In the heartwarming sequel to Chosen by a Horse, Susan Richards tells of the continuing gifts brought to her life by her beloved horse, Lay Me Down. Readers cried with Susan Richards when, at the end of Chosen by a Horse, her beloved mare was laid to rest in the paddock where she had met her herd -- Hot Shot, Tempo, and Georgia. Now they will cheer as Susan recounts the further wonders that came into her life as part of Lay Me Down's legacy: a bestselling book, a tour to support that book, the reconnection to friends and family who come to celebrate her success, and love-- unexpected, complicated, and true. And so Chosen Forever works its magic as a sequel of self-discovery, as Susan continues to grow into her new life. Told in charming prose with her familiar and disarming sense of humor, and featuring a new supporting cast of animal characters (a Siamese cat, two pugs, tow Labs, and appearances by horses), this is another moving tale for readers facing their own challenges at recreating their lives. Chosen Forever is the story of what happens the day after all of your dreams come true-- how you learn to accept that you deserve to be happy, and how those we love continue to offer us gifts long after they are gone.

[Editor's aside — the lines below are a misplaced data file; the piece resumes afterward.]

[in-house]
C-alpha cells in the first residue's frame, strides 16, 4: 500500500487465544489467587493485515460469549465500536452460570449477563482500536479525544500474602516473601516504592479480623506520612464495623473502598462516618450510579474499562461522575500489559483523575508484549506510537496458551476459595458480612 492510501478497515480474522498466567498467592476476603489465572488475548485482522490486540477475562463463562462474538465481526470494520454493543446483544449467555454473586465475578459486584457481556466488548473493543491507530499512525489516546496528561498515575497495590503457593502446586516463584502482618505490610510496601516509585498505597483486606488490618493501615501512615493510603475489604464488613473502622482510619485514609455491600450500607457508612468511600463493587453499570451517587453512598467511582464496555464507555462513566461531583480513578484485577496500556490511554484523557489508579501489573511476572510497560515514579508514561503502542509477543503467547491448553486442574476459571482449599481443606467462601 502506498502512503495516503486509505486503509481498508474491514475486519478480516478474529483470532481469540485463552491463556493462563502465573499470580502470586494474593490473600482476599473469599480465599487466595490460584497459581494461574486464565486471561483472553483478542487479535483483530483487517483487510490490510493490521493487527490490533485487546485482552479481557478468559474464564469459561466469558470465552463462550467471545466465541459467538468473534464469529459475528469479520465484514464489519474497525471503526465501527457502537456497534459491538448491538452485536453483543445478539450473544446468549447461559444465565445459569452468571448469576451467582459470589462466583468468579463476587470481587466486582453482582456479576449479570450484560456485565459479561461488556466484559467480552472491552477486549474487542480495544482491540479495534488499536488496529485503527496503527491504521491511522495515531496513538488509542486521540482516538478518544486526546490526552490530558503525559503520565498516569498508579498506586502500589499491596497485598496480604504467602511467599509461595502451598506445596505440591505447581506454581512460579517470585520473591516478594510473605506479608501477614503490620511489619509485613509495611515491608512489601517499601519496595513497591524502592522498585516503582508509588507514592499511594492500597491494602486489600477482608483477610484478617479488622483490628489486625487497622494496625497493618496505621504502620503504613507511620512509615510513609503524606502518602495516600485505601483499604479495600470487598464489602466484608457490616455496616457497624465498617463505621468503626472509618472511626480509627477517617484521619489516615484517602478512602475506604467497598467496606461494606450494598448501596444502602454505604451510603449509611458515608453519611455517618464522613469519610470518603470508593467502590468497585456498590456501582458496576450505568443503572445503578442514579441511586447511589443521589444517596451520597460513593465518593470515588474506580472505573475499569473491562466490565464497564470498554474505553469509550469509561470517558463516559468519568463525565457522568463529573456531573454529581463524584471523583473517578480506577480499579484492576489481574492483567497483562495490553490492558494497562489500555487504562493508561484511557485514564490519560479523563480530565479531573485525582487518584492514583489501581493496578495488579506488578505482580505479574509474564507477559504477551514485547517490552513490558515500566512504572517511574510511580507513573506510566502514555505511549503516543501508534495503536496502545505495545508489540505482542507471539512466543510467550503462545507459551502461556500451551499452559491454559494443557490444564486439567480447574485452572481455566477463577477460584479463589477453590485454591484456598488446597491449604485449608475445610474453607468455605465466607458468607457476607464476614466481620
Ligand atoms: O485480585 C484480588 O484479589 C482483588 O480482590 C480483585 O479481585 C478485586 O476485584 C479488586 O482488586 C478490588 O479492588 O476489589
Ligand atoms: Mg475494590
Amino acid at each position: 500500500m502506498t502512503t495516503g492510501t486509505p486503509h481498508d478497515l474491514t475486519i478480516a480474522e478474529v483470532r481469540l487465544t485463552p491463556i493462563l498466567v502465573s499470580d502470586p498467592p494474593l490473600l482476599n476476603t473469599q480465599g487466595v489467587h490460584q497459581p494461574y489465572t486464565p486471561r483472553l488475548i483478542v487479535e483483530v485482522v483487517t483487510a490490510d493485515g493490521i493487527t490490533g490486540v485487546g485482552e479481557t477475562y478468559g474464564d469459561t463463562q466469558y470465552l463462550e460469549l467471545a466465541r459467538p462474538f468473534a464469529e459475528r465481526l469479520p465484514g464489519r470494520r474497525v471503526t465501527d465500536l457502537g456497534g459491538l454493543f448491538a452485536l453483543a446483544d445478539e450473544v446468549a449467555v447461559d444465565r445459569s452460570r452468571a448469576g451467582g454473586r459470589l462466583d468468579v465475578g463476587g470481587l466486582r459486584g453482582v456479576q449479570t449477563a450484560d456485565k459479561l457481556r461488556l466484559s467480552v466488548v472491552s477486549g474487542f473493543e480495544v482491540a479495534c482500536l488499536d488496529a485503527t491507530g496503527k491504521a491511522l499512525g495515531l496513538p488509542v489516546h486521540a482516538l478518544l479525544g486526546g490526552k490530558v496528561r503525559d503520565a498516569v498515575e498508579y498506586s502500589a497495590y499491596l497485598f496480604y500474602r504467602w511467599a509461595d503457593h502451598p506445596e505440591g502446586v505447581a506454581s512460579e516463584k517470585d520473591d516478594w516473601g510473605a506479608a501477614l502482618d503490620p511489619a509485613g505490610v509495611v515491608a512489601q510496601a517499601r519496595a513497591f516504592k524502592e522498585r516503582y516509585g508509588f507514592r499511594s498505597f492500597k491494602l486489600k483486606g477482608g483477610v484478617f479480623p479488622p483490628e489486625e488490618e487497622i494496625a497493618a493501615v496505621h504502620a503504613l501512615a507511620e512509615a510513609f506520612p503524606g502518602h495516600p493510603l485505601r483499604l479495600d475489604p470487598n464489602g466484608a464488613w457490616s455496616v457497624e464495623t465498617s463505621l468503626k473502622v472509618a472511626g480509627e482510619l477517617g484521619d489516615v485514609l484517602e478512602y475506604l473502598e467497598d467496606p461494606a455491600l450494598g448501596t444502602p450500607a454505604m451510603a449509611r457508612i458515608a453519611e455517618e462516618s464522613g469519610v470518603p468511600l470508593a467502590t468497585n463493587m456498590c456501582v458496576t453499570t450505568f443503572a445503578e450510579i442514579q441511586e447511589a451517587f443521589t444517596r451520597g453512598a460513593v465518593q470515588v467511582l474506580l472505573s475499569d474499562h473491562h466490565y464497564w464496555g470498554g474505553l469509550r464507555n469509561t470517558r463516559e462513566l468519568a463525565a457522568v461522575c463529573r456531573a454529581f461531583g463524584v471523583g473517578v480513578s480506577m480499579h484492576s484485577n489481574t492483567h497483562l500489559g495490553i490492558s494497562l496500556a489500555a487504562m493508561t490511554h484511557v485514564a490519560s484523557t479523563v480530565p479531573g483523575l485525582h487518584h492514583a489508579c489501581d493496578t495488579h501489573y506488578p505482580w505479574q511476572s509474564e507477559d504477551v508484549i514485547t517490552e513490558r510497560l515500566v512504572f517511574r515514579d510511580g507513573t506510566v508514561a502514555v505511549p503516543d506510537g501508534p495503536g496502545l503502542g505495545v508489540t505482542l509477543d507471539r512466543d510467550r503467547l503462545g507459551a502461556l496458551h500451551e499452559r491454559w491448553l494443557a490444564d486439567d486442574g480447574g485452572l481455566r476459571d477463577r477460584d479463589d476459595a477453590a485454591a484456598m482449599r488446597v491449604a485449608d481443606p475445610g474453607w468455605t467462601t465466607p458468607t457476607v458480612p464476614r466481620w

Praise for The Norbridge Chronicles: "A pleasure to read . . . remained engrossing to the end."--San Jose Mercury News The Chorister, a biblically obsessed serial killer, terrifies members of the Abbey Chorus in a market town in northern England. Two amateur detectives, a single mother and a teacher, find themselves drawn into the mystery to help their friends. Lis Howell teaches television to postgraduate students at City University, London and has worked as a TV executive in the United Kingdom. She is the author of one previous novel, The Flower Arranger at All Saints, the first in the Norbridge Chronicles series.From the Hardcover edition.